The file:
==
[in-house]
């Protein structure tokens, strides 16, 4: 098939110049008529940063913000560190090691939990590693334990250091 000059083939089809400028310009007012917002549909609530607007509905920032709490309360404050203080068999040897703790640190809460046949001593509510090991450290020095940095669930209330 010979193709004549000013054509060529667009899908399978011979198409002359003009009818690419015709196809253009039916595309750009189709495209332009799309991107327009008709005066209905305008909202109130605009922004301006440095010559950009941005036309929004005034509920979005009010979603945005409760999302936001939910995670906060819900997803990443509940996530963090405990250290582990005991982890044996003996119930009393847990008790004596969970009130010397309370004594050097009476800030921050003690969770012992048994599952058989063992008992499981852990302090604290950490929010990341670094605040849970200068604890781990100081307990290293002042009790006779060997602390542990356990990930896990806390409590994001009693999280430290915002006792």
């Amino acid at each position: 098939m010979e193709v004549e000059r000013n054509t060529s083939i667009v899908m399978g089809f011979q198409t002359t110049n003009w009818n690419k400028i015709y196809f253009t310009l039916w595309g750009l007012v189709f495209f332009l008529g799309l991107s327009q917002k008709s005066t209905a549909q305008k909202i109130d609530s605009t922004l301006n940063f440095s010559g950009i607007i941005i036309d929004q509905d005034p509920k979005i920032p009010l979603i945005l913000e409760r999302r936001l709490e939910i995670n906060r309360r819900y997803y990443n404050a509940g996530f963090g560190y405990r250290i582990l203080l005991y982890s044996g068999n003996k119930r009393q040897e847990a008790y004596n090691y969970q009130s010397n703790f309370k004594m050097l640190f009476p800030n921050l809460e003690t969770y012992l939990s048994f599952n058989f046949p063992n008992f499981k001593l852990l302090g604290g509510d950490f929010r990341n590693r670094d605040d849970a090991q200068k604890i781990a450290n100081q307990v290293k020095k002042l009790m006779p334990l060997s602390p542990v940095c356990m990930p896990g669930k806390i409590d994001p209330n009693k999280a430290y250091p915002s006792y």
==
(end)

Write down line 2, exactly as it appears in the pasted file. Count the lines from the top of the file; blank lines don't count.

């Protein structure tokens, strides 16, 4: 098939110049008529940063913000560190090691939990590693334990250091 000059083939089809400028310009007012917002549909609530607007509905920032709490309360404050203080068999040897703790640190809460046949001593509510090991450290020095940095669930209330 010979193709004549000013054509060529667009899908399978011979198409002359003009009818690419015709196809253009039916595309750009189709495209332009799309991107327009008709005066209905305008909202109130605009922004301006440095010559950009941005036309929004005034509920979005009010979603945005409760999302936001939910995670906060819900997803990443509940996530963090405990250290582990005991982890044996003996119930009393847990008790004596969970009130010397309370004594050097009476800030921050003690969770012992048994599952058989063992008992499981852990302090604290950490929010990341670094605040849970200068604890781990100081307990290293002042009790006779060997602390542990356990990930896990806390409590994001009693999280430290915002006792």